What do we know about how young women think about food at school?
Five ideas for reforming mental health care in New Zealand
In this episode I talk to Dr. Eva Neely, a lecturer at the School of Public Health at Massey University in Wellington, New Zealand. She has done some groundbreaking research on the social health meanings of food for youth in schools – which is a step away from the usual health-focused approach used when trying […]
How ‘Capitalism with a human face’ can influence mental health reform
The first article in this short series looked at the scale and scope of the problem of increasing mental health related presentations in New Zealand. In that first article, I argued that ‘Capitalism with a Human Face’ can take its place in altering the settings of the economy in favour of the experience of those […]
Are we more likely to move after disaster if we have a history of moving?
This is an exciting time: a new Labour – NZ First Government, with support from the Green Party, with new leadership focused on how “capitalism must regain its human face”. This people and environment-centred Government will also rightly be focused on addressing the mental health problems and misery experienced by many in New Zealand, and […]
My NZ Fabians Society Seminar: Broaden and Build – Key elements for an effective mental health system in Aotearoa New Zealand
Earlier this year (June 2017), I was asked to give a talk on the broad topic of risk communication at the annual Ministry of Civil Defence and Emergency Management Conference 2017, themed The Future of Emergency Management. If you scroll down below, you’ll find the YouTube video of me delivering this short talk, but I’ve […]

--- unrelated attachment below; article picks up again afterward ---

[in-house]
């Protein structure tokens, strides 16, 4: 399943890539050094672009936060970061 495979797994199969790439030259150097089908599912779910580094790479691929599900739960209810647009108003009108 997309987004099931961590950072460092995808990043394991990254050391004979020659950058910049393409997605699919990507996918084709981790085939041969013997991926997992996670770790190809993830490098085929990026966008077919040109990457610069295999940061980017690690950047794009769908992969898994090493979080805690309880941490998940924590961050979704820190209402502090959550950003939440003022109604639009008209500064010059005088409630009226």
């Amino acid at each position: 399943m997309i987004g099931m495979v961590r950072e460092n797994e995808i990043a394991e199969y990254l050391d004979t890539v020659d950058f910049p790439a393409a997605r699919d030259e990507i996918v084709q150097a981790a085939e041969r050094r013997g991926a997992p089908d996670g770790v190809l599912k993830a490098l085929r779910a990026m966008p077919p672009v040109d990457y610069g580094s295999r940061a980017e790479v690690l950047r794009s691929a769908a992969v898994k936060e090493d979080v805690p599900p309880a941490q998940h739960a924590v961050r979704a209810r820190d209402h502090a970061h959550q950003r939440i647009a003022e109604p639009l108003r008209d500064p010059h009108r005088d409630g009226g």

How to talk about Manchester, London Bridge (and other terror attacks)
On Friday 21 July, I gave an invited seminar to the NZ Fabians Society in Wellington. It was entitled, “Broaden and Build – Key elements for an effective mental health system in Aotearoa New Zealand”. Amongst other issues, in this discussion I provided reminders of the importance of exposure to unfavourable social, economic and environmental […]
How to tell the difference between fact and fiction on a ‘post-truth’ internet
Photo: AFP I’ve been asked by a few people about how to talk about the terrible bombing attack in Manchester yesterday, especially with children and young people. Or even whether to talk about it at all. And now there is London Bridge too, just a few days later. People are also wondering how they themselves should […]
Sleep paralysis – more common than you might think
“Right now we have a health hazard to democratic functioning.” Those are the words of Professor Sam Wineberg of the Graduate School of Education at Stanford University in the United States, my guest on this edition of The Psychology Report. Professor Weinberg and his colleagues have been looking at the sorts of errors that we […]
How do emojis change our communication?
In this week’s Psychology Report, I talked with Associate Professor Dr Brian Sharpless of the American School of Professional Psychology at Argosy University, Northern Virginia, USA. Brian is interested in unusual disorders, and for this show, we are talking about sleep paralysis. Brian has been interested in the phenomenon of sleep paralysis for some time and […]
What creeps us out?
In this Psychology Report, I talked with Dr Michael Philipp of Massey University School of Psychology here in New Zealand. Michael and his students are interested in how emoji and emoticons are used in computer based communication – so, those emails tweets and Facebook posts – that kind of thing. I start by asking Michael […]
SJ: In this Psychology Report, I talk with Professor Frank McAndrew at Knox College in Illinois, USA, and we get into the concept of creepy and how he studied it in this paper. Now, creepy is a phrase you may have been hearing a lot more over the last two or three years, and often […]